Friday, November 30, 2012

Whither the mayoralty?

Teresa Barth will obviously be mayor.  She has earned the traditionally rotational post with her years of service to the city, and now she will have enough support on the council to see that her repeatedly being passed over does not continue.

But when will she be mayor, and for how long?

This month, the voters chose to change the mayor position to a two-year elected post, rather than a one-year appointed post.  Electoral politics could come into play in the order of the rotation.  Encinitas political operatives believe that being mayor is an advantage going into an election. I dispute this view vehemently; ask Dalager and Stocks how that worked out for them.  Nevertheless, Barth may want to wait to be appointed until 2014 when she would be up for either re-election to council or election to the new mayor position.

The new council could also presumably choose to start the two-year mayoralty now, and give Barth the two years leading up to the next election.  After all, the voters want a two-year mayor; why make them wait?  But this could be viewed as overreach, and a breach of the new spirit of cooperation promised by the newly elected council members.

In that spirit of cooperation, is it possible that the council would allow Kristin Gaspar to become mayor?  As current deputy mayor, she would typically be next in line.  But given Gaspar's history of both petty tantrums over not getting her way and staged outbursts over feigned outrage, as well as her connection to the sleazy We Love Encinitas election mailers, it would take the turn-the-other-cheekiness of Jesus for the new majority to appoint Gaspar mayor.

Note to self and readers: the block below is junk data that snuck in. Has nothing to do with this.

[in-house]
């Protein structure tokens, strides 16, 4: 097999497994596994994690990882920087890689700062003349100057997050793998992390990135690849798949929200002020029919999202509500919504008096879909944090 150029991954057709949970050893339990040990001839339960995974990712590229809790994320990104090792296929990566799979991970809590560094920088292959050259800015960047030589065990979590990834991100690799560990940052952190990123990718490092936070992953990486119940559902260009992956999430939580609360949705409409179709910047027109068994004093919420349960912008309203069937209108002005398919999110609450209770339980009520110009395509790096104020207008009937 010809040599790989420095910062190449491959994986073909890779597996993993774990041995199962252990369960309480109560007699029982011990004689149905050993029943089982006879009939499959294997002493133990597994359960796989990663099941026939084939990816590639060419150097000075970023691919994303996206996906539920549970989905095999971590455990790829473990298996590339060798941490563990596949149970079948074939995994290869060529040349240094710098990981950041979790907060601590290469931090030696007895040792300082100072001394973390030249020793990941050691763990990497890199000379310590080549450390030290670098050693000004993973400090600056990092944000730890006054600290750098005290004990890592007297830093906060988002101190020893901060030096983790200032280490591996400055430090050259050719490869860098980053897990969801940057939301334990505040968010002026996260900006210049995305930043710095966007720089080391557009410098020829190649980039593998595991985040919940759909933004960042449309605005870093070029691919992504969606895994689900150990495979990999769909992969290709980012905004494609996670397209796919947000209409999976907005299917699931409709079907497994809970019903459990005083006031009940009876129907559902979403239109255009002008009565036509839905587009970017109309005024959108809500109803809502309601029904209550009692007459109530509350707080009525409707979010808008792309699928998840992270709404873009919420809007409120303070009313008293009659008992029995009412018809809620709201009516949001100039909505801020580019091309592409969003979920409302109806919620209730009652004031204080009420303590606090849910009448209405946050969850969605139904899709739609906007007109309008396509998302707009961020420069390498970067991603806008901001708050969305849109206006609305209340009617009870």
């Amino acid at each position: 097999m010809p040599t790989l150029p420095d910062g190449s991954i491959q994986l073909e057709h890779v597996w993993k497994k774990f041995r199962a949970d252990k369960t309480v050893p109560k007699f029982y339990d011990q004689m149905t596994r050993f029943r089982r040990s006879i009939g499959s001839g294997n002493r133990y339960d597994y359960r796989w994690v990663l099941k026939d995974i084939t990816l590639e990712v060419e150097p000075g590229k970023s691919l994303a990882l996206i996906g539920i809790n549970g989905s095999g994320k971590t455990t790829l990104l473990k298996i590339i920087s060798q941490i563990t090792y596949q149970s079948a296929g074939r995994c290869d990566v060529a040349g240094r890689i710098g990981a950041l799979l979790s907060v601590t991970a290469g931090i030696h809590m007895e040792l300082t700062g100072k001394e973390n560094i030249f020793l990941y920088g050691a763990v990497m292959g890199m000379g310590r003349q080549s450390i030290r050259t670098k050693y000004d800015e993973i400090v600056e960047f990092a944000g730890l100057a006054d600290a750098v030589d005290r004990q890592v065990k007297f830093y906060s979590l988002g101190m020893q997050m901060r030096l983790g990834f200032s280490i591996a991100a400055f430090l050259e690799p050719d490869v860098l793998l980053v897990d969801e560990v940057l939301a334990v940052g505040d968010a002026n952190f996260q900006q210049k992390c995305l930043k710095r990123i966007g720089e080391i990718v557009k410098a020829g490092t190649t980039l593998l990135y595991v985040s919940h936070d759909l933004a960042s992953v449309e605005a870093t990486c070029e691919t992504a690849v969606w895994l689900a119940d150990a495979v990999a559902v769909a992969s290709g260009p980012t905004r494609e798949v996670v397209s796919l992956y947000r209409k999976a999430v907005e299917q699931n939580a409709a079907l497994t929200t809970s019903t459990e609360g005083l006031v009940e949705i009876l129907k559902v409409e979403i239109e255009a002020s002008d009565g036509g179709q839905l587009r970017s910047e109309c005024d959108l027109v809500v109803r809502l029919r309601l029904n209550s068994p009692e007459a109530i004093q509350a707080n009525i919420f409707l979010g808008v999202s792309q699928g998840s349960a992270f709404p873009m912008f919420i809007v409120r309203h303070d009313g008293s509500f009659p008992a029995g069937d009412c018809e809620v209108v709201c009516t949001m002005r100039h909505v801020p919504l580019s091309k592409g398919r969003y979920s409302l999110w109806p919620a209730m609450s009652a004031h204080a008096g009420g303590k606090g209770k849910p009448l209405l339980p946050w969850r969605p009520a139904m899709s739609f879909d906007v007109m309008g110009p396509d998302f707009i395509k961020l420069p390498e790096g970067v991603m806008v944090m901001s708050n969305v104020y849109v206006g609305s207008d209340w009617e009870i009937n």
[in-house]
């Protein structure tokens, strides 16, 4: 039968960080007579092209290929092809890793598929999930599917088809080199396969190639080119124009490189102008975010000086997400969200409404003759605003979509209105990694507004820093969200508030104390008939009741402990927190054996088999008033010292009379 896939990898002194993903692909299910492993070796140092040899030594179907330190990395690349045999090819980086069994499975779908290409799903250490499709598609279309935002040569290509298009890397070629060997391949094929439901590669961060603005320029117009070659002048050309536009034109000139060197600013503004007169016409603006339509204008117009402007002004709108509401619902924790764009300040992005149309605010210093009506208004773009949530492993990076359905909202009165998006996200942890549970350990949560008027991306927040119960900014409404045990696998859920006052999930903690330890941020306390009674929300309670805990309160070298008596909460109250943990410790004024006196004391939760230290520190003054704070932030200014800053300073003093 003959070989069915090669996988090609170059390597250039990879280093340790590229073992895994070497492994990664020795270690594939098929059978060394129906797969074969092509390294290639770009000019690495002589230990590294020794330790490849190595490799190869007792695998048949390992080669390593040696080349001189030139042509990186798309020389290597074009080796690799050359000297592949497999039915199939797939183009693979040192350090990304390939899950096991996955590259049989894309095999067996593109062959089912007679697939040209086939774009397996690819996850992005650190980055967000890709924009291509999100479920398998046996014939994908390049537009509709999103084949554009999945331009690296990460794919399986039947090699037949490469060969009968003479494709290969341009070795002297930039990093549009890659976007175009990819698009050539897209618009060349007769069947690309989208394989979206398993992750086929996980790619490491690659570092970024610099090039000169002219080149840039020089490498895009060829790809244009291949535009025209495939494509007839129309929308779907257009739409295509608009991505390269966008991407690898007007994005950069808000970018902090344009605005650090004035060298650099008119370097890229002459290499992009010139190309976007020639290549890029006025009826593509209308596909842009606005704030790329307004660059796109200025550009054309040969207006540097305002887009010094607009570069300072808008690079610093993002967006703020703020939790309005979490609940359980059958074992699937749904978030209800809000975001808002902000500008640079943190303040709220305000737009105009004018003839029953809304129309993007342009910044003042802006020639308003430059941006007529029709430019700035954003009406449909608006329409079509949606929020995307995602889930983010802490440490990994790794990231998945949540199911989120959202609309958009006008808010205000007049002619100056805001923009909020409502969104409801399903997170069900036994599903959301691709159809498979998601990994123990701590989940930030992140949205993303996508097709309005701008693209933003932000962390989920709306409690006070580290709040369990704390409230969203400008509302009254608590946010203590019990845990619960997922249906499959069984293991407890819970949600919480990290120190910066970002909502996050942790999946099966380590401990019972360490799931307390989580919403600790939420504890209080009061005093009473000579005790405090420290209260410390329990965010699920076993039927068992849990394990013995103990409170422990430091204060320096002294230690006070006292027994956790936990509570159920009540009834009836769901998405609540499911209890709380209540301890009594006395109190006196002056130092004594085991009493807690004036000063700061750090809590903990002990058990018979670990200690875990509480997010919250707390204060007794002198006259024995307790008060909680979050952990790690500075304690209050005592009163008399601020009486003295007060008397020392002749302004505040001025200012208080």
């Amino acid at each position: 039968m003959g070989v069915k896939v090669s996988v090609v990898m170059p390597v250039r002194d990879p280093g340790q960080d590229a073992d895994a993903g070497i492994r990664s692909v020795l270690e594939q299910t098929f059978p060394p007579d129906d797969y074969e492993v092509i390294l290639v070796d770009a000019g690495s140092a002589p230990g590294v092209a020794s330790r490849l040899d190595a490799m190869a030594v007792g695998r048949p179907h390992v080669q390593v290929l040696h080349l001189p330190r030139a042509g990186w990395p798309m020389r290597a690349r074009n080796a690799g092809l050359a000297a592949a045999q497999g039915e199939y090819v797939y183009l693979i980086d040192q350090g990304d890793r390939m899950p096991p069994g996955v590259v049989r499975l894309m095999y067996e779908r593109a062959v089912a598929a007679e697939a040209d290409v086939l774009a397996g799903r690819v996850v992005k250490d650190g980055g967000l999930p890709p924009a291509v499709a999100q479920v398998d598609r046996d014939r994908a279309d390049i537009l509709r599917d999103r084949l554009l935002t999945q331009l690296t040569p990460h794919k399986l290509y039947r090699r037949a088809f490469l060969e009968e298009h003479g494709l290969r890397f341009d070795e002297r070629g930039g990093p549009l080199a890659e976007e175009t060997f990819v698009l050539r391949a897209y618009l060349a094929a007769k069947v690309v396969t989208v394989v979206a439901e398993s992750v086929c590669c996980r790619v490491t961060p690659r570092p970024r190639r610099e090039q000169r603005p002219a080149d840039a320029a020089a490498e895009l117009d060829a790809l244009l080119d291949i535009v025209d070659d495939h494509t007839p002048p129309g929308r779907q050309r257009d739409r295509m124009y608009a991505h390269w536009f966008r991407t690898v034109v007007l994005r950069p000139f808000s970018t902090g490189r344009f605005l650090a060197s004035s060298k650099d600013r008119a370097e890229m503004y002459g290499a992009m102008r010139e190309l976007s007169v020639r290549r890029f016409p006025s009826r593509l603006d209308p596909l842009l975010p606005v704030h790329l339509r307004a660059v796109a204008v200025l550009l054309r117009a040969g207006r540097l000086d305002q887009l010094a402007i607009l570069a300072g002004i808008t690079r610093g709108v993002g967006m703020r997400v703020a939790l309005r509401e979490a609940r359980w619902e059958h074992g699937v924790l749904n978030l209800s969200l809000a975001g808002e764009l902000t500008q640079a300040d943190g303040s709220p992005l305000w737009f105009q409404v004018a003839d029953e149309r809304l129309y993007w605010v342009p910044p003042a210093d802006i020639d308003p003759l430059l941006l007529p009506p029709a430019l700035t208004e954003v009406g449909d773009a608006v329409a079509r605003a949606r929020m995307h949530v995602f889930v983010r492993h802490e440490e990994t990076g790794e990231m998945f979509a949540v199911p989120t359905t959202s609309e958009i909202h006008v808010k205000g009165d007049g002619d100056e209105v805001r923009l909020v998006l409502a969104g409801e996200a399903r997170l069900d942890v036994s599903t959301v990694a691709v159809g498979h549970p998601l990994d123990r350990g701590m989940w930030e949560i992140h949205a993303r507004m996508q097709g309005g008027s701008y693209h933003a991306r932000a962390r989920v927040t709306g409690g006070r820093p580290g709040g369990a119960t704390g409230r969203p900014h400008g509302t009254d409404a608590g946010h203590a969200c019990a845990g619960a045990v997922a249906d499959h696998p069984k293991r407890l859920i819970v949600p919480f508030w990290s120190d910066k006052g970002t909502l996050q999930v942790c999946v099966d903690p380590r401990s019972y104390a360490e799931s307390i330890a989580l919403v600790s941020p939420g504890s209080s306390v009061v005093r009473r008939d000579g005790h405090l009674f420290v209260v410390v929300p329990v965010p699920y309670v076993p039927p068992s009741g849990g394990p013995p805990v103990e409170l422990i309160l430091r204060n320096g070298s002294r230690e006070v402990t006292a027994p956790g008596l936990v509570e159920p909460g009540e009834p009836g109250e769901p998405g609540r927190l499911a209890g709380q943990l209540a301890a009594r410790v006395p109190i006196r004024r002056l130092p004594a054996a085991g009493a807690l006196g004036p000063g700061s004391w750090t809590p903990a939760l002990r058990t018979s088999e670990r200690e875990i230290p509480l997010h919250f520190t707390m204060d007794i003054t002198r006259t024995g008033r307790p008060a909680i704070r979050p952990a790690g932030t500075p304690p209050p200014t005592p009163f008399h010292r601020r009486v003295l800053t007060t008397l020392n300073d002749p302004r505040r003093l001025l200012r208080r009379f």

I wouldn't be surprised to see Barth appointed mayor this year, with Lisa Shaffer as deputy mayor, given Shaffer's having overwhelming public support as demonstrated by having received the most votes by far of any candidate in Encinitas history.  Shaffer would then become mayor the following year so that if Gaspar and Barth wanted to go at each other in the elected mayor campaign, neither would have the "advantage" of incumbency.

More importantly, though, than who gets to be mayor for a year, is the substantive issue of how future council agendas are set.  While the voters chose to elect a mayor, they didn't choose to change to a "strong mayor" form of government.  Rules for how items get onto the city council agenda were not part of the ballot question, and remain within the purview of the city council.  This city council should ensure that control of the council agenda remains in the hands of future council majorities and not in the hands of one (possibly capriciously) elected person.  The mayor of a small city like Encinitas should be a ceremonial figurehead, not a Boss Hogg.

Wednesday, November 28, 2012

Large methamphetamine bust in Encinitas

A late-night stabbing incident has led to the largest Encinitas methamphetamine bust in recent memory.

NC Times:
Deputies responded about 3 a.m. to a call about a woman heard screaming in an apartment complex on Regal Road near Park Lane. They were directed to an apartment, where they found a broken window and blood outside.

The resident, identified as Jeremy James Boone, was uncooperative and resisted deputies’ attempts to take him into custody, Nelson said.


Detectives obtained a search warrant for the apartment and found a loaded handgun, about 14 ounces of methamphetamine, six ounces of cocaine, and two ounces of marijuana.
The drugs would be worth about $20,000 based on crude estimates often used by the news media.

Jeremy Boone is listed at the apartment complex at 808 Regal. Boone was apparently a long-time resident of the neighborhood, as there were also listings for him on nearby Gardena and Melba.

An old Myspace page purportedly by Jeremy Boone includes a 2008 post referring to difficulty adjusting after a recent release from prison. A more recent Facebook page indicated Boone was a 1996 graduate of Sunset High School.

Wednesday, November 21, 2012

Paul Gaspar fingered as man behind sham charity